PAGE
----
write to live


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Sharanya Manivannan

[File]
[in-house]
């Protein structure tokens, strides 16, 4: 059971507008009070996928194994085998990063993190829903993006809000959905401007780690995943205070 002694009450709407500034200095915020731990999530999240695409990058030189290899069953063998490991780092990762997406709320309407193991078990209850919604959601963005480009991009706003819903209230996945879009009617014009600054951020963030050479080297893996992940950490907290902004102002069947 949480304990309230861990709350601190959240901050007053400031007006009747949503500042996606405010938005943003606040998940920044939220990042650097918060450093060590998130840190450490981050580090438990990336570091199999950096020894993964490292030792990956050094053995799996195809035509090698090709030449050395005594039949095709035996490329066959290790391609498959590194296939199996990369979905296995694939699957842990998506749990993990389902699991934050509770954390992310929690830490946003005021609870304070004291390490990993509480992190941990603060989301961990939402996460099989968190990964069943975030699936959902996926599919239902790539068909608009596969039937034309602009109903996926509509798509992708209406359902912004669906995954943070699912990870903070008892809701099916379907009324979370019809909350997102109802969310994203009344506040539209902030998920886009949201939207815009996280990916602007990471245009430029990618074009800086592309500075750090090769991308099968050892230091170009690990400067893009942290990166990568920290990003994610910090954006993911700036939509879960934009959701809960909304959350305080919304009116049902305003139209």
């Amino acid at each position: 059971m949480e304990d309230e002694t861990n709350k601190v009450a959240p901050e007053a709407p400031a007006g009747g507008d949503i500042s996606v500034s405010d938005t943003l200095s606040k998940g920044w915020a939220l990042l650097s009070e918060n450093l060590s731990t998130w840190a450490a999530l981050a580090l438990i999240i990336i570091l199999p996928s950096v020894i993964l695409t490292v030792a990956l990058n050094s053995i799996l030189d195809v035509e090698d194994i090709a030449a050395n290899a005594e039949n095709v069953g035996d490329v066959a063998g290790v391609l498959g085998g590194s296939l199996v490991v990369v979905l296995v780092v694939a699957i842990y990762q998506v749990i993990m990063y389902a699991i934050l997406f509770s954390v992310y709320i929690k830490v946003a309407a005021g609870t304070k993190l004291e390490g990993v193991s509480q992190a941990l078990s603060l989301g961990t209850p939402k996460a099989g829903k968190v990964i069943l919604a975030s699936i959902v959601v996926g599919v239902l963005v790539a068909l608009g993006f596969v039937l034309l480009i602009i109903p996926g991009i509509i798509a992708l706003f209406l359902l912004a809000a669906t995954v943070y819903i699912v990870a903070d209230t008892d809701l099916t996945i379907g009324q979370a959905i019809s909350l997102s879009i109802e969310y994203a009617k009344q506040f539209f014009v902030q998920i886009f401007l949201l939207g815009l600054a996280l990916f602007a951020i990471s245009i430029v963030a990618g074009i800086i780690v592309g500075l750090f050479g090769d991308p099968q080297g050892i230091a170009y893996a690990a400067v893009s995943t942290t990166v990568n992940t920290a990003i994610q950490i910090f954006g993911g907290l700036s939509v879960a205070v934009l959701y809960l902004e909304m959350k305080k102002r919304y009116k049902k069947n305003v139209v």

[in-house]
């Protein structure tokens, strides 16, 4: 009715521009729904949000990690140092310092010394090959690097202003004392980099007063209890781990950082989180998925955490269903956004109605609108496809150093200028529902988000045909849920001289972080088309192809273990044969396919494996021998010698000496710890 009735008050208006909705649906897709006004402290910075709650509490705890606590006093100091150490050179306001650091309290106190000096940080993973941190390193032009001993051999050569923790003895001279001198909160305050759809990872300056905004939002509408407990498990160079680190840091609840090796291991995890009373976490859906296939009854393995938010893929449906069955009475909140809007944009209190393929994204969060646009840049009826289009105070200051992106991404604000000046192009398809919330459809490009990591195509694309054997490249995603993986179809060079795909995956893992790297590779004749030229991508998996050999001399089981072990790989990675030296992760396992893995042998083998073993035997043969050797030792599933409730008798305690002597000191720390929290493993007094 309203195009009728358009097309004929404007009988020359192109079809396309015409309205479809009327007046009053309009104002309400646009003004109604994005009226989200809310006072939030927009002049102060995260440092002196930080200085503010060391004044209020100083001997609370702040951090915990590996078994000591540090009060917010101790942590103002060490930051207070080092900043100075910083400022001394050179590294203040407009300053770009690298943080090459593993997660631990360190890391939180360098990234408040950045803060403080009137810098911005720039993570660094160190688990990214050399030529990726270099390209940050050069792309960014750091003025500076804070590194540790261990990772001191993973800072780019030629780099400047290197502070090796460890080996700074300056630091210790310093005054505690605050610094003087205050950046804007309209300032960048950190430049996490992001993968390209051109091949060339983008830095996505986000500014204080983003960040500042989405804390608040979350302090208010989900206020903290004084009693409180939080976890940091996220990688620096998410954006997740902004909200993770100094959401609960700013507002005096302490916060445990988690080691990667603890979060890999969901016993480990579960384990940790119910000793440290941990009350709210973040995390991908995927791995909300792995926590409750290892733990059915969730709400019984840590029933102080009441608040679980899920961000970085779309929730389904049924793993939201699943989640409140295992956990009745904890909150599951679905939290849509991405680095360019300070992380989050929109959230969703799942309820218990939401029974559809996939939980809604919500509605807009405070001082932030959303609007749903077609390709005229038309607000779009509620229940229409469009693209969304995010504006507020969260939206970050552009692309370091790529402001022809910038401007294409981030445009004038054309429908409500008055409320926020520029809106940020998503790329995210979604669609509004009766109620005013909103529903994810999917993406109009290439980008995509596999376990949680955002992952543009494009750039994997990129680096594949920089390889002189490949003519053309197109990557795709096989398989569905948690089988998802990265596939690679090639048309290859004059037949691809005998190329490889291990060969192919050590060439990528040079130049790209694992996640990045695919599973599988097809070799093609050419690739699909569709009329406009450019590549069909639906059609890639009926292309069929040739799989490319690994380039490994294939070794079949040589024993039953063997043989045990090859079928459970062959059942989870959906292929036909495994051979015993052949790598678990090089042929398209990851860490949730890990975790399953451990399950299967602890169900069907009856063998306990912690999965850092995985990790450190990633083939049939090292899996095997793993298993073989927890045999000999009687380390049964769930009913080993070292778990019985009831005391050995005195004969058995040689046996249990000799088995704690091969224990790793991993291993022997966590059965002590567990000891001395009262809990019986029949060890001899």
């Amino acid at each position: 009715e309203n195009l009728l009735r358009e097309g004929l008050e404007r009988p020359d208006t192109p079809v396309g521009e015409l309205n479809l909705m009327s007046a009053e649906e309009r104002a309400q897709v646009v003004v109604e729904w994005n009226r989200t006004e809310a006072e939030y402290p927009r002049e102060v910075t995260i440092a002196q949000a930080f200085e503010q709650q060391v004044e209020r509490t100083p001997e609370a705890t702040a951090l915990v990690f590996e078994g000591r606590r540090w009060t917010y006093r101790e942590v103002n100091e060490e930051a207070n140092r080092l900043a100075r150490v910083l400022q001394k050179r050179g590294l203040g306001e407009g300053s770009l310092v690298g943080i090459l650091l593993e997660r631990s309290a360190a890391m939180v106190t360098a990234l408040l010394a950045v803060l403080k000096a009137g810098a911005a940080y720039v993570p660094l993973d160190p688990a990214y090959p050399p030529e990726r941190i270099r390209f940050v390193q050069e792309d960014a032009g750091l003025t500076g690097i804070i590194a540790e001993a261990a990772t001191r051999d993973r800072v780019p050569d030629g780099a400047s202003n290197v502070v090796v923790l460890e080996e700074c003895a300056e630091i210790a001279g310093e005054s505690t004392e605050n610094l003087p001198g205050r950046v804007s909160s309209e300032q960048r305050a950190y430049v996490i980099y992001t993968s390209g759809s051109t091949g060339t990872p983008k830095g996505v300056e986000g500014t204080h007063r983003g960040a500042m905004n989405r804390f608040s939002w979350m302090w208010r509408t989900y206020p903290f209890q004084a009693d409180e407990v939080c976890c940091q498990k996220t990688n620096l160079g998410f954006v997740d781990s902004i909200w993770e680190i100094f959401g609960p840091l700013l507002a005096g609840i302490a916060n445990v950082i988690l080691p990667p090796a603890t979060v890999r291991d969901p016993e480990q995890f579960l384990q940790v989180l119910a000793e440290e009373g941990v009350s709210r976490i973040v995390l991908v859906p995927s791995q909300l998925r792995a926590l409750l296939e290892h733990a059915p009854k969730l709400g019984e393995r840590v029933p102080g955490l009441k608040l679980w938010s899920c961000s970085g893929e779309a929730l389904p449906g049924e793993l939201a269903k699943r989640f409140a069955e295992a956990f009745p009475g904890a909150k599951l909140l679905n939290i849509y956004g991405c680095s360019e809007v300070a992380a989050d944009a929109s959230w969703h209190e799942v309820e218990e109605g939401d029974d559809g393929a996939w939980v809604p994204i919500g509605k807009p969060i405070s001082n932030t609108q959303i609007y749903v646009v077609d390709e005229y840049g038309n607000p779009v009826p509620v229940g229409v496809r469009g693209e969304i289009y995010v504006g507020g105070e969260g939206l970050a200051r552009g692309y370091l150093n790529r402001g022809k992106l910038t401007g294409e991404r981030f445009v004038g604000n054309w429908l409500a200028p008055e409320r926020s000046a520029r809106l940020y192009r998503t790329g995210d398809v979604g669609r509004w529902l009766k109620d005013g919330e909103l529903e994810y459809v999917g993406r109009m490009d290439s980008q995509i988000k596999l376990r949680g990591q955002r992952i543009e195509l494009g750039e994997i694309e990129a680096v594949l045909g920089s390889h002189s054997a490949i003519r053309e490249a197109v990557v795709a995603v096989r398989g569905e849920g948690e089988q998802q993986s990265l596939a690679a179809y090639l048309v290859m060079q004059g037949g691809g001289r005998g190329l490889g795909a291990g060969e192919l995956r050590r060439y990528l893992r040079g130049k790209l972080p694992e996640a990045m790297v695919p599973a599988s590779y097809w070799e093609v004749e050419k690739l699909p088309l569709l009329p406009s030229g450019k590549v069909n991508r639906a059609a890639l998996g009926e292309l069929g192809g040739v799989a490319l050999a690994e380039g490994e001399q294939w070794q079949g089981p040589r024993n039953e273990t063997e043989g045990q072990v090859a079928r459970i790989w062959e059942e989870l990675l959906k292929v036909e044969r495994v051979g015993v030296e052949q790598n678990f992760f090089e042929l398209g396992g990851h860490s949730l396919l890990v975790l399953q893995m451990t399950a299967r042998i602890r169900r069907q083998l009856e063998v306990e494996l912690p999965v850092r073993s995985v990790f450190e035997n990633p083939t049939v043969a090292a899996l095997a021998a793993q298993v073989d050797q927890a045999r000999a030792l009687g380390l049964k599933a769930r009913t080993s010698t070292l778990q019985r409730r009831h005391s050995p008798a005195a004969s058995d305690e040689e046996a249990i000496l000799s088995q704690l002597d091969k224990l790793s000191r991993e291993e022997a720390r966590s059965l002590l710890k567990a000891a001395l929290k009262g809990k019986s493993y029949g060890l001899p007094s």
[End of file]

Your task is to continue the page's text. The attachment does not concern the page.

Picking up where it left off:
What does it mean to be a writer in India today? The age of Facebook, Twitter and blogs… A well-respected national magazine recently had three bestselling authors – all of whose works might, less than tactfully, be said to be to literature what fast food is to cuisine – beaming smartly from its cover. An equally well-respected book reviewer linked to the story online on Twitter, saying that it had made her grateful for her own departure from publishing (“at just the right time”, as she put it). Juxtaposed this way, the cover and the critic’s response serve as perfect foils. The paradox of Indian writing and publishing today, one could deduce from this illustration, is that the latter is booming because the former is fading. This isn’t entirely true. The ratio of badly written books to wellwritten ones that find their way onto shelves each year might be discrepant, but that doesn’t mean that there is no good writing being created. “Create” is the operative word – it is not exchangeable with the word “produce”, which is a far more market-oriented usage. I would like to believe that we are an intelligent and demanding readership, but because people get the governments, lovers and cultural scenes they deserve, I may have to concede otherwise. If the market is flooded with tripe, perhaps it is because we didn’t ask for better. Not of ourselves as writers, and not of ourselves as readers (or “consumers”, if you prefer). All this being said, however, there is one key factor that must be taken into account: India has become increasingly literate, as opposed to what it was just a hundred years ago. Quite simply, more people can read, and more people can type up the sentences they have strung together. If lousy books are a by-product, so what? They are a by-product of democracy and better pedagogy. To be a reader in India today is no longer a marker of privilege. Technology also makes for a significant difference: to be a writer in India today means, frankly, having many people you don’t know or don’t like (or whose works you don’t know or don’t like) on your Facebook friend list. But there is a positive side: no matter how godforsaken your physical location, as long as you have an Internet connection, you can get your work out into the world. In many ways, the Internet levels the playing field: getting your work into these magazines, unlike getting your foot in the door at a top publisher’s office, has almost nothing to do with networking or wiles, only the quality of the writing itself. By the same token, readers also have a greater plethora of choices: while it’s true that your average bookstore will only stock the kinds of titles that are backed by efficient distributors, new e-portals have opened in the past few years that offer everything from deep discounts to cash on delivery options, not to mention a far wider range of available titles. What hasn’t changed is this: the absolute intimacy and solitude with which one engages with literature, whether creating it or receiving it. Even in our time of instant gratification and short attention spans, that dedication – to completing a work once started, whether that means composing and chiselling a final draft or simply not switching tabs – remains paramount.. Sharanya Manivannan is a poet and writer, and can be found online at